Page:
AFI 2013 Review: Out of the Furnace

Out of the Furnace Christian Bale

Out of the Furnace is a serious movie about serious things. The filmmakers had some themes they wanted to address, and these are themes worth exploring artistically, let alone just to have some discussion about difficult topics like Iraq war veterans. Writer/director Scott Cooper handles a lot of familiar elements in ways that don’t go exactly where you’d expect based on every other movie, so I respect that. It’s ultimately not as focused as Cooper’s last movie, Crazy Heart, and therefore less poignant which is a shame given the bigger topics he’s tackling.

In 2008, Rodney Baze, Jr. gets into some gambling debt with the local mobster John Petty (Willem Dafoe). Rodney’s brother Russell (Christian Bale) tries to resolve the debt for him but gets into a drunk driving accident and goes to prison for a bit. Rodney makes money in Petty’s underground fights but he’s not so good at taking the dives. When Russell gets out, he tries to help Rodney go straight with a job at the local mill. Rodney can’t quite do a 9 to 5 since he’s been in the war, but he asks Petty to set up one big fight for a dangerous drug dealer (Woody Harrelson) so he can get out.

We have a lot of familiar storylines going on here: One last score, family gets you in trouble, why weren’t you there to protect him, and it shouldn’t be a spoiler to reveal that there is some revenge involved at some point. The greatest asset of Out of the Furnace is that it doesn’t indulge the same old story beats. The last big fight is out of Rodney’s league, and it hints at a few of the “one last fight” clichés before doing something different, thankfully.

It’s still a weird character for Rodney though. If he wants to make easy money so bad, why does he keep screwing up the rigged fights? So he wants easy money and the pride of victory too? I suppose that’s a real character flaw and that’s what makes him frustrating to viewers and Rodney’s own family. He’s not as out there as Edward Norton in Rounders or Brad Pitt in A River Runs Through It where it’s like, come on, you’re just asking for trouble. Rodney makes mistakes, but not fatal mistakes, although staying away from Harrelson’s character would have been better.

The Iraq issues are not heavy handed at all. Rodney has one outburst about the horrors he saw there, and a few passing asides are made to remind us both he and Russell have a war history, but that’s just what makes them the characters they are. Two people with similar experiences acclimate in different ways.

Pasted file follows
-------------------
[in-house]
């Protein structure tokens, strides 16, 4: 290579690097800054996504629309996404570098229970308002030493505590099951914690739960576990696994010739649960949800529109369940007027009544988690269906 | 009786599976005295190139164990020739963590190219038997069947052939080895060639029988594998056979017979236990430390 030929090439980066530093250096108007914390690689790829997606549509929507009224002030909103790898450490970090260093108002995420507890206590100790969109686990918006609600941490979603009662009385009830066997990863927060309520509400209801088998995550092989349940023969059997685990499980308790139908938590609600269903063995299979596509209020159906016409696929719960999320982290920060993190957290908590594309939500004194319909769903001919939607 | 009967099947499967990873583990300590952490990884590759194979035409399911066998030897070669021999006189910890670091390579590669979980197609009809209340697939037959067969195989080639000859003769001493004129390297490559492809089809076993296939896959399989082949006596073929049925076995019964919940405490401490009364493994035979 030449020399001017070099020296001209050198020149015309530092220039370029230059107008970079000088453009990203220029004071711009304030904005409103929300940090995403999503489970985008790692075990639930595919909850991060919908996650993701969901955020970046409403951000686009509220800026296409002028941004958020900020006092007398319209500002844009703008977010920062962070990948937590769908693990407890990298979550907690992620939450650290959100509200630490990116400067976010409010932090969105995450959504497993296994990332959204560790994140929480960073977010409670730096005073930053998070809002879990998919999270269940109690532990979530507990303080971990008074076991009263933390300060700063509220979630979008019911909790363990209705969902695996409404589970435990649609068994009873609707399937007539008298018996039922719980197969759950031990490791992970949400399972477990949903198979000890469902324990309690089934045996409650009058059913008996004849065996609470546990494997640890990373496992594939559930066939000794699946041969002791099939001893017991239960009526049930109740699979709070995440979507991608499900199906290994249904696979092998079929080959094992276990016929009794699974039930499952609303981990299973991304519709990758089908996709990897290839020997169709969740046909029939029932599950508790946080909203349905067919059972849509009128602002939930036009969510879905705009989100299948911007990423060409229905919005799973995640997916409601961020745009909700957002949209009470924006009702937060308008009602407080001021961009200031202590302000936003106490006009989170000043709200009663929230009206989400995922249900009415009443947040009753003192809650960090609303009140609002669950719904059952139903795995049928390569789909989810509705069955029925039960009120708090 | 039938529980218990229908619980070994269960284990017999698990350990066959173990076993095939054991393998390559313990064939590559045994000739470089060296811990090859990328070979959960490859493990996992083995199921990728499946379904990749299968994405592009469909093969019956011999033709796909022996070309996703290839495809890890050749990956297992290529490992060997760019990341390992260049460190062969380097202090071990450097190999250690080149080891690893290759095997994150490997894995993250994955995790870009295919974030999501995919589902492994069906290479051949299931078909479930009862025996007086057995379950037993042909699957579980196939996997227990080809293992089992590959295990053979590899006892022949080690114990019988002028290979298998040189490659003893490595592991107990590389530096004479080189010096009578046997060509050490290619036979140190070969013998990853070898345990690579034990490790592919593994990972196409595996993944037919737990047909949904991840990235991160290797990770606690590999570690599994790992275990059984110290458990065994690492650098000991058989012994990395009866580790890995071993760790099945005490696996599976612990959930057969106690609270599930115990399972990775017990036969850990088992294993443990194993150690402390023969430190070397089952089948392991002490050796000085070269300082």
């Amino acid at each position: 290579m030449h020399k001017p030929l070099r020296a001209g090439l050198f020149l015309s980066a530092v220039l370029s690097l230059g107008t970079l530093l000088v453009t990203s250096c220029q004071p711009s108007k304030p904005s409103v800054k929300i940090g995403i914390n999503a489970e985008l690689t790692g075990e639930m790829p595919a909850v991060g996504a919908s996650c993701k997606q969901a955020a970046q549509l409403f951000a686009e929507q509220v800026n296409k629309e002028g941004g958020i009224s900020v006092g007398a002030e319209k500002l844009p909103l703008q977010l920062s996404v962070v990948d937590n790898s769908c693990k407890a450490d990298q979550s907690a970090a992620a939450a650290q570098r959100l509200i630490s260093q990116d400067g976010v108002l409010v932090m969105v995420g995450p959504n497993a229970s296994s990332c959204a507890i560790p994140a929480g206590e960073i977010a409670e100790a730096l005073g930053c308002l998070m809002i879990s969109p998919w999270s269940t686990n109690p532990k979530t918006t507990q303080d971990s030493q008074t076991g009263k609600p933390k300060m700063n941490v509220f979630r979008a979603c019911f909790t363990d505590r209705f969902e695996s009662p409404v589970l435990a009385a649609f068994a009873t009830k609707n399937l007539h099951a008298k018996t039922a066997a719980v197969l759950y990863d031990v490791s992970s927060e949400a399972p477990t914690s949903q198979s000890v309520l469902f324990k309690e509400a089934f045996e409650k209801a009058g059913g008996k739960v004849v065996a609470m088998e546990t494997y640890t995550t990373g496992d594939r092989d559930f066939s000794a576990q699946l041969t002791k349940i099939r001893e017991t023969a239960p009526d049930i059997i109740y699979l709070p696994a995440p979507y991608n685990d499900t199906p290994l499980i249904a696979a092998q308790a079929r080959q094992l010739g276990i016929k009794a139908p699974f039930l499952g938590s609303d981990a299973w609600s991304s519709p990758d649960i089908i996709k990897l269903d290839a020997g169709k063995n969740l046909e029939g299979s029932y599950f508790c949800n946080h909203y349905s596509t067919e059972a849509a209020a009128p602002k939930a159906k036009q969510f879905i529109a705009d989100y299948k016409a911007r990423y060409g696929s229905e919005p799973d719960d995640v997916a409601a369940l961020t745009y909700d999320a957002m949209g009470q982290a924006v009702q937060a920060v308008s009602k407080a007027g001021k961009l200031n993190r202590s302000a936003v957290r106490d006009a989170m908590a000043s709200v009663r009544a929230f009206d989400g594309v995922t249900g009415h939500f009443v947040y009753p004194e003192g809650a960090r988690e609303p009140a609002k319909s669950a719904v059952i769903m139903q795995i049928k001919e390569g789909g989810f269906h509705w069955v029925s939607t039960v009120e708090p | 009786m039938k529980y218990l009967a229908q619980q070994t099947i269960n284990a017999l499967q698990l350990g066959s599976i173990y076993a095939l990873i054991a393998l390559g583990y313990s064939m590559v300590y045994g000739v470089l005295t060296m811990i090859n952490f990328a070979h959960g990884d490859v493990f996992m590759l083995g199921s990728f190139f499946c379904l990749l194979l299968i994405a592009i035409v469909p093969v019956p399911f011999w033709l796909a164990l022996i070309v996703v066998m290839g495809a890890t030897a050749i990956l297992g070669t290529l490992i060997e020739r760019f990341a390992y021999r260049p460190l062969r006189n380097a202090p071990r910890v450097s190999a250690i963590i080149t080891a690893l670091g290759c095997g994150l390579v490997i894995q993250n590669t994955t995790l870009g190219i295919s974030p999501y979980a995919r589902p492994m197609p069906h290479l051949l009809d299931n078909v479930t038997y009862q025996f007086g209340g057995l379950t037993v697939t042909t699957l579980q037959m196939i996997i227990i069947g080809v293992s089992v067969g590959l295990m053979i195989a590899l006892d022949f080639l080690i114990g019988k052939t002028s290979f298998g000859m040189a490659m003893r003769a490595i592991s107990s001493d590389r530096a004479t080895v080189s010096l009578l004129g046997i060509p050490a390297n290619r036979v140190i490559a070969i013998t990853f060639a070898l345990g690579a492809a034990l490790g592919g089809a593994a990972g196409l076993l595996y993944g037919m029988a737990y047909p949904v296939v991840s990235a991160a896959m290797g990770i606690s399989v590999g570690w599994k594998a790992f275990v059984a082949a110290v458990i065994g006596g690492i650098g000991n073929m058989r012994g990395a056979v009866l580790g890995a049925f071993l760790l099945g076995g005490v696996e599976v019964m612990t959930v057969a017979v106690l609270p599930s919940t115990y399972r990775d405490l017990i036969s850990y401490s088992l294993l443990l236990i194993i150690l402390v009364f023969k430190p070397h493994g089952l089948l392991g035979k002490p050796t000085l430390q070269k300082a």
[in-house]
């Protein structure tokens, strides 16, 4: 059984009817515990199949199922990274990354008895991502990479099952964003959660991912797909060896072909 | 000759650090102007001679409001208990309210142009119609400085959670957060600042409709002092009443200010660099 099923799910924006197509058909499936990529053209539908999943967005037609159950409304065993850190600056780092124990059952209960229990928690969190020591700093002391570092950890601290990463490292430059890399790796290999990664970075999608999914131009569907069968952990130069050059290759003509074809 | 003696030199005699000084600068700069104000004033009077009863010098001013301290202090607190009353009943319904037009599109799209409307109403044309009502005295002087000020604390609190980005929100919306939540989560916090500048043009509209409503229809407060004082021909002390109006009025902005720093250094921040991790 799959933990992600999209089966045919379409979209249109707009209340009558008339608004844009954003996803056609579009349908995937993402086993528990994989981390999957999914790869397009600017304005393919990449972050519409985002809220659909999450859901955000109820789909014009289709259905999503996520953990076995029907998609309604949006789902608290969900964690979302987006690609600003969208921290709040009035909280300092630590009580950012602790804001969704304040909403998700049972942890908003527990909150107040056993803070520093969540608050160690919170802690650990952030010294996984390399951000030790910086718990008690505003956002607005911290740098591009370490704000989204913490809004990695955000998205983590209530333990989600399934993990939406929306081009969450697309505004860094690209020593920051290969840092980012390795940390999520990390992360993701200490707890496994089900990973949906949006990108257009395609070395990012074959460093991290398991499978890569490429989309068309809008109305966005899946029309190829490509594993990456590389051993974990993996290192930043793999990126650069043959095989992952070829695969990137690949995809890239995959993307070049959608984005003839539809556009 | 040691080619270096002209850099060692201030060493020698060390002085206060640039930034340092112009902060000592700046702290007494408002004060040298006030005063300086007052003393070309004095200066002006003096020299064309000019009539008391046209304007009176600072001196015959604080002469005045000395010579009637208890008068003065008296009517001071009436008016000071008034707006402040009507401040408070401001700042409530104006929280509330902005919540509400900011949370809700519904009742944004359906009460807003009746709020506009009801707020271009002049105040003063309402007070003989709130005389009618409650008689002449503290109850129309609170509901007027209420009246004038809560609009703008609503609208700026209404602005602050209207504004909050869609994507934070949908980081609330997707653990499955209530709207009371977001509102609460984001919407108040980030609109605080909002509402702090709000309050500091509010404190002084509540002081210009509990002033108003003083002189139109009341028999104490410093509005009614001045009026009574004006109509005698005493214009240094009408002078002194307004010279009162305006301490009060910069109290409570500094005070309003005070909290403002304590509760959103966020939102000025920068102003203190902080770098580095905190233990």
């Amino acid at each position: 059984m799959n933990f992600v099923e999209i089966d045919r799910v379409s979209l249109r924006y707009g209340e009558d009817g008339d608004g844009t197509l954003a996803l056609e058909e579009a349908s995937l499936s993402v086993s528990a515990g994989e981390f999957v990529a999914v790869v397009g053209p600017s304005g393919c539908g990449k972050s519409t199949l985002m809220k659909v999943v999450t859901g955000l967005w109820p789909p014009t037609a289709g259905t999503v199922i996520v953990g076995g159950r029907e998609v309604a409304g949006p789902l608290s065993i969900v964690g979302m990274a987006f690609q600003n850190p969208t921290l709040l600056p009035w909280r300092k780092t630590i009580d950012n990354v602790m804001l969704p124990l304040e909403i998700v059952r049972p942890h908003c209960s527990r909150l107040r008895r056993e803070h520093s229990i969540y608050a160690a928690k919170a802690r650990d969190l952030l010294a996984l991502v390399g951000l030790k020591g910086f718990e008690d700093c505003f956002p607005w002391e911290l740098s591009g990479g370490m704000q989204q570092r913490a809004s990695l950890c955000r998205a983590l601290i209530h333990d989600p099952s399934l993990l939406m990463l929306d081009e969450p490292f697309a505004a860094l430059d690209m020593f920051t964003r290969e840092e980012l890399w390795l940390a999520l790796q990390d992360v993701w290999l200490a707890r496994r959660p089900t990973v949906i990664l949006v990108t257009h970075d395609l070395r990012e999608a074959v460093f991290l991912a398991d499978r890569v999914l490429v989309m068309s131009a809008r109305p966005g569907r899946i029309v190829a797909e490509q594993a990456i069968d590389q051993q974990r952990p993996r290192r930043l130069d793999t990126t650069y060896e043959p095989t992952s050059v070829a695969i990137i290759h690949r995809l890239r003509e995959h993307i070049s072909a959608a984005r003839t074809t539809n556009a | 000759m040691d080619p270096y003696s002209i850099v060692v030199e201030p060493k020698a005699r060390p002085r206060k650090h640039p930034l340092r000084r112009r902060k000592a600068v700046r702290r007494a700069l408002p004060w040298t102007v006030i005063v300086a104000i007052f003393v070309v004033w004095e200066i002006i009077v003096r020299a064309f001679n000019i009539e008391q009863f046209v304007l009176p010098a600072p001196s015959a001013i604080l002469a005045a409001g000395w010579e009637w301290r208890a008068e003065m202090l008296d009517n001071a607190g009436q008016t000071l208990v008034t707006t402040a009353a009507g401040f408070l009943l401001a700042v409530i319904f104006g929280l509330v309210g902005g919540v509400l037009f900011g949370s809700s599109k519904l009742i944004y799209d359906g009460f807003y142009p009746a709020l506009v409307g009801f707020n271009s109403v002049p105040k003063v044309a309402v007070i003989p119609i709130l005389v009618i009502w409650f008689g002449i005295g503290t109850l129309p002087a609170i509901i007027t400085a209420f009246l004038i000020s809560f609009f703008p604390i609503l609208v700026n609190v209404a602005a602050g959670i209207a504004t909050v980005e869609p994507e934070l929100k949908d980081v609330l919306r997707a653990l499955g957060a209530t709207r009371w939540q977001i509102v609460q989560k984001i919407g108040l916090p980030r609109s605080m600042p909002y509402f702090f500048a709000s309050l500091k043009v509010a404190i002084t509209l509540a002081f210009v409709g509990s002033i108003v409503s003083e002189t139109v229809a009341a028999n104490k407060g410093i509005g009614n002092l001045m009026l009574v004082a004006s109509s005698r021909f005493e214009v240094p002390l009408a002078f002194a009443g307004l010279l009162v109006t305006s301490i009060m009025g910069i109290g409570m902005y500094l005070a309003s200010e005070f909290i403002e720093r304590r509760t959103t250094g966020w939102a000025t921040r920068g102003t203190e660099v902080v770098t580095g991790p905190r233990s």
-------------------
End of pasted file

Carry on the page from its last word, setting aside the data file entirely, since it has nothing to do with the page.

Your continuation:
The story balances a lot of threads, mimicking real life where more than one thing happens in a person’s experience. There’s the accident, the woman Bale left behind, the fights, the gangsters and more. I was open to that, but by the end it felt like these elements didn’t get us anywhere different than the more traditional versions of these stories would.

When he introduced the film, Cooper spoke about wanting to make a western, and it would have been clear even if he hadn’t said anything. The score is full of twangy western themes which are at best on the nose, and more often a forced cliché. In the climax, the camera swivels around Bale before the resolution plays out and that is not the same as buildup. This is so not Sergio Leone. It’s just stretching things out. I appreciate the deliberate resolution, not rushing things, but it ultimately deprives us of any thrill. That may have been intentional too, because we shouldn’t enjoy this kind of violence, but ultimately we’re just lingering, waiting for the movie to get on with it.

There’s also some really misguided intercutting of presumably parallel scenes, that I don’t think are parallel at all. Rodney fighting is intercut with Russell skinning a deer. It’s two acts of bodily violence, but I don’t see any more than a superficial connection. One is trying to eat, the other is trying to work, and so what? Hunting happens and fighting happens. A worse instance crosscuts footage of a drug user shooting up with smelting at the mill. Those are two things that get melted down, but so what? Coincidental properties are not artistic parallels.

I suppose the biggest fault of Out of the Furnace is that I can see everything it’s doing clearly enough to be a little removed from the story. It’s still well acted (Harrelson is particularly scary) and sensitive to some poignant issues, but where Crazy Heart could spend the whole movie focused on one character’s downfall, Out of the Furnace is more like a highlight reel. 


Fred Topel is a staff writer at CraveOnline and the man behind Best Episode Ever and Shelf Space Weekly. Follow him on Twitter at @FredTopel.